The last year saw a significant increase in the use of alternative health care delivery methods (especially telemedicine, or telehealth1), as patients either avoided or were unable to access in-person medical services due to the COVID-19 pandemic. The historic rate of utilization that telehealth reached during this period was accompanied by a significant shift in its public perception. From the results of one consumer survey, conducted in both March 2020 and March 2021, noted the following changes in respondent sentiment:
- In March 2020, 66% of participants were hesitant to utilize telehealth and doubted its quality.
- In March 2021, 88% of participants wanted to continue utilizing telehealth for non-urgent medical consultations.
- Pre-pandemic, 56% of participants thought it impossible to receive the same quality of care via telehealth.
- By March 2021, 80% of participants believed it possible to receive the same level of care through telehealth.
If these small survey pool findings are representative of the overall U.S. health care consumer community, then telehealth is here to stay—and it has the potential to increase access to quality medical care, especially in rural areas of the country where it is more difficult to access specialists and behavioral health services. In seeing the possibilities of telehealth for increased healthcare equity, both states and the federal government have responded by granting flexibilities and issuing regulations to support the widespread use of these services during the pandemic.
Below, Health Policy News has compiled a summary of key federal and state-level actions related to telehealth during the public health emergency (PHE), as well as what these changes could signify for use of telemedicine services after the pandemic.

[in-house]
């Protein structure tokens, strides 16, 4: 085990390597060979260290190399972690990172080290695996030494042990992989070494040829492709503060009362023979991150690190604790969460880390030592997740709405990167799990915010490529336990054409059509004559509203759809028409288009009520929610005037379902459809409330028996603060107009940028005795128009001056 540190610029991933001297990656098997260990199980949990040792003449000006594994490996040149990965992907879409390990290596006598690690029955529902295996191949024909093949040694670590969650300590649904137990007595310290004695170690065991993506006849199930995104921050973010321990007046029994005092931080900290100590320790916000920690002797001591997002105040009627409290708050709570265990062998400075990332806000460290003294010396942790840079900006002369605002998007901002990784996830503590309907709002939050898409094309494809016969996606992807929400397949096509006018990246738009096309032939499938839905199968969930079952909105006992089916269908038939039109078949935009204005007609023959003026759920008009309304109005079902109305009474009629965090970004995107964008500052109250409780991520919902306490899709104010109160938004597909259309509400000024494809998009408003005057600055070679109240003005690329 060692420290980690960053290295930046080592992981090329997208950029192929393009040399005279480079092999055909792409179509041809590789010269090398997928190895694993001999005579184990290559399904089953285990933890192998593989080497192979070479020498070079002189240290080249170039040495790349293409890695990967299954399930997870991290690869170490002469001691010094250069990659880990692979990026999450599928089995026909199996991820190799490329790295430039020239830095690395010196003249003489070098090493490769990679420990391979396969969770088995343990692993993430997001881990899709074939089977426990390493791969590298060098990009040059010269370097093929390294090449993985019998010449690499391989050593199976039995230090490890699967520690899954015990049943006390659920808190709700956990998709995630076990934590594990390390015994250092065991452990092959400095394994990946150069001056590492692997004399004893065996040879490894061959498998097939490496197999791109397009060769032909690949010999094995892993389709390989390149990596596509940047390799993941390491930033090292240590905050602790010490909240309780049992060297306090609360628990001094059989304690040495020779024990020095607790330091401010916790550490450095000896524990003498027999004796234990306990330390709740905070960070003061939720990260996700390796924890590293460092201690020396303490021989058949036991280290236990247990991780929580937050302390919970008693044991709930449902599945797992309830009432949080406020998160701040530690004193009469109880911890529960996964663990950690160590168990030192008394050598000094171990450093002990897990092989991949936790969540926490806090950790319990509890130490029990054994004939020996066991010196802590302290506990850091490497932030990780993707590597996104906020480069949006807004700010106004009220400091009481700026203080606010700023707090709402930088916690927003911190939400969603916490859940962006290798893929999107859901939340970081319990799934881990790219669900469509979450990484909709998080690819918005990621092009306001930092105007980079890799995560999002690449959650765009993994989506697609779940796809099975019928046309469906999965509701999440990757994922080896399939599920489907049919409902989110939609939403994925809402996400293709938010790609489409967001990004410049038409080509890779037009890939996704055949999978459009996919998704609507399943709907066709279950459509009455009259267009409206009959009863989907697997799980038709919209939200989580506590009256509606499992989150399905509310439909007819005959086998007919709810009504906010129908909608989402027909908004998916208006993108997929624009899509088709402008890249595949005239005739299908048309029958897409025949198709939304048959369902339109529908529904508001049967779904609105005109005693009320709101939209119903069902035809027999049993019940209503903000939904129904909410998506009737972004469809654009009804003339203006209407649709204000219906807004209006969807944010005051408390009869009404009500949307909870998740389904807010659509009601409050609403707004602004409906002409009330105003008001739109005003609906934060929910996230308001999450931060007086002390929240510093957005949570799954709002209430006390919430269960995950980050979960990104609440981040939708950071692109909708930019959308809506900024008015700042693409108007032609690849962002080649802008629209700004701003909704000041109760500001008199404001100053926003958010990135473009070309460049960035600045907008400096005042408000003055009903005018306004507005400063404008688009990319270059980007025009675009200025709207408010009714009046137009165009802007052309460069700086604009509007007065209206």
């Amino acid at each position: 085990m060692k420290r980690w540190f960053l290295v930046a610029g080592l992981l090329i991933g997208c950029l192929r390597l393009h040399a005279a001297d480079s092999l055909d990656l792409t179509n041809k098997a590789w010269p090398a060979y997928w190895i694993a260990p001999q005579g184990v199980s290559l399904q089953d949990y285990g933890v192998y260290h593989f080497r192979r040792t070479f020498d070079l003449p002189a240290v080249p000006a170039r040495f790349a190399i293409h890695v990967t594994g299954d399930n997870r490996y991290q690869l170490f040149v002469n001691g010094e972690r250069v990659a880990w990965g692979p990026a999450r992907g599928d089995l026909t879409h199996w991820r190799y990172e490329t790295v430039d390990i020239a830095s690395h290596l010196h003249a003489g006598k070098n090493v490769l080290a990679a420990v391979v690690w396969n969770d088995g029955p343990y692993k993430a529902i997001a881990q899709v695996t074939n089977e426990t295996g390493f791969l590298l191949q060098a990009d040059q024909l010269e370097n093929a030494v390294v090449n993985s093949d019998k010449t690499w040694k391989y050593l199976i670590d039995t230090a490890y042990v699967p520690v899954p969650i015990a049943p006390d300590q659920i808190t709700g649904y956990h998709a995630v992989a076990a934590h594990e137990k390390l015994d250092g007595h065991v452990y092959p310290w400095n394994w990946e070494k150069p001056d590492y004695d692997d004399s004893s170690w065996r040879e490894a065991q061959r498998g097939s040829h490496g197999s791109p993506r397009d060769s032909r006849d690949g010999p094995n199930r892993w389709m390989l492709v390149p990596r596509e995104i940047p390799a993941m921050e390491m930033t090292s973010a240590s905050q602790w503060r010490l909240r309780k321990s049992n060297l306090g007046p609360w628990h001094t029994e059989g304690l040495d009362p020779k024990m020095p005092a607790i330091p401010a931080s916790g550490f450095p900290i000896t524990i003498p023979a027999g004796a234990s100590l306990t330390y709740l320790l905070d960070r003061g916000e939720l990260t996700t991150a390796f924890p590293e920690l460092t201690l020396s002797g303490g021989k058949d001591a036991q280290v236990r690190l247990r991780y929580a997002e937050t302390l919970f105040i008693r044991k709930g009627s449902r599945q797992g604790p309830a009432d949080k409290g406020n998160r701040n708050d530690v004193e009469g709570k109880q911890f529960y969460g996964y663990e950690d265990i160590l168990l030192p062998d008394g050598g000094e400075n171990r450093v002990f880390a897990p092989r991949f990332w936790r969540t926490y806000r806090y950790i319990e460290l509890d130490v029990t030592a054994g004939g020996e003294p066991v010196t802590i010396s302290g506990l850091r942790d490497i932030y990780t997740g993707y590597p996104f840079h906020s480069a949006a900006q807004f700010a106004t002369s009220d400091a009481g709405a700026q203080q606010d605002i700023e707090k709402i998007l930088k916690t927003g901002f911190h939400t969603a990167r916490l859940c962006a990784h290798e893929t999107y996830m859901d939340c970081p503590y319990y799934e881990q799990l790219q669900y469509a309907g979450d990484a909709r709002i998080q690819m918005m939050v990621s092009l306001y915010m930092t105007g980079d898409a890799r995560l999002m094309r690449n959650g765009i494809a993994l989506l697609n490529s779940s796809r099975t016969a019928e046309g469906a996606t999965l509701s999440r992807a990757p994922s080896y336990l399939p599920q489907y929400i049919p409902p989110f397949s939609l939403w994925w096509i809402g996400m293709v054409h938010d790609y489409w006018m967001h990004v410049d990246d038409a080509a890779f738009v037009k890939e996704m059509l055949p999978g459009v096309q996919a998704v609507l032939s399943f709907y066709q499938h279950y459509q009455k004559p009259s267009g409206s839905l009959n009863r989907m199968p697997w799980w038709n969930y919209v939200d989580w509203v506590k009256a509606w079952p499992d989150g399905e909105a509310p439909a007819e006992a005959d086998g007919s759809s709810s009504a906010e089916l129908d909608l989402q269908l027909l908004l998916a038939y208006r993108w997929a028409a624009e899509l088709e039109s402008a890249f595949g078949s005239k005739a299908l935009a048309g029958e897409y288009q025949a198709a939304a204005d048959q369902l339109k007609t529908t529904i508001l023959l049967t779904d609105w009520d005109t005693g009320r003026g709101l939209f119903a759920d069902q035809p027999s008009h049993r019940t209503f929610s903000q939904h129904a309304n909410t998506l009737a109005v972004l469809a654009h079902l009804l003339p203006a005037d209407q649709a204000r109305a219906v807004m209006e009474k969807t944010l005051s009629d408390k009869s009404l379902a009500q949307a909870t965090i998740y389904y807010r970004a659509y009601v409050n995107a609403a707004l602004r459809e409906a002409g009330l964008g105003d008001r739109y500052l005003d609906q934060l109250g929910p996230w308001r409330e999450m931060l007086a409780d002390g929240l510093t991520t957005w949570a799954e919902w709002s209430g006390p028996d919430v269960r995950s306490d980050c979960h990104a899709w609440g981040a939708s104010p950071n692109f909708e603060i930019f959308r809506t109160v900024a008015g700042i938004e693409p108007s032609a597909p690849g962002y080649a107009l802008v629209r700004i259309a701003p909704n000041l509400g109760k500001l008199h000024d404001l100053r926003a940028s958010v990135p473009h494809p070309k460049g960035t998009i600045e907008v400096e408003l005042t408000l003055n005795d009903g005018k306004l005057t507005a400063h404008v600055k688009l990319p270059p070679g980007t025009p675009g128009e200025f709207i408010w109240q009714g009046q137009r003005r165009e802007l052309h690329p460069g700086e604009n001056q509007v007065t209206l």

Federal COVID-19 Telehealth Actions
In response to the COVID-19 pandemic, telehealth regulations were removed, and additional flexibilities granted, via federal waivers and federal policy such as the Coronavirus Preparedness and Response Supplemental Appropriations Act (“CARES Act”).
In early 2020, Department of Health and Human Services (HHS) Secretary Alex Azar waived telehealth requirements for originating site, device type, and patient and service eligibility. The CARES Act further expanded the authority of the HHS Secretary, allowing them to override any Social Security Act provision that would impede utilization of telehealth during the declared PHE.
The Act also contributed to the expansion of remote service delivery by granting telehealth coverage to Rural Health Centers and Federally Qualified Health Centers, eliminating barriers to access for patients with high-deductible health plans, and removing in-person requirements for patients receiving home dialysis and hospice services. Additional federal waiver actions taken during the pandemic include:
- The expansion of the 1335 Medicare waiver to pay for hospital, office, and other services via telehealth that were previously covered by Medicare on a limited basis
- Increased Health Insurance Portability and Accountability Act (HIPAA) flexibility, allowing HIPAA-covered providers to offer telehealth services using technologies that did not fully comply with HIPAA rules (such as FaceTime, Facebook Messenger, Zoom, and Skype)
- Reduction of cost-sharing for Medicare, Medicaid, and CHIP enrollees’ telehealth visits, in order to address affordability concerns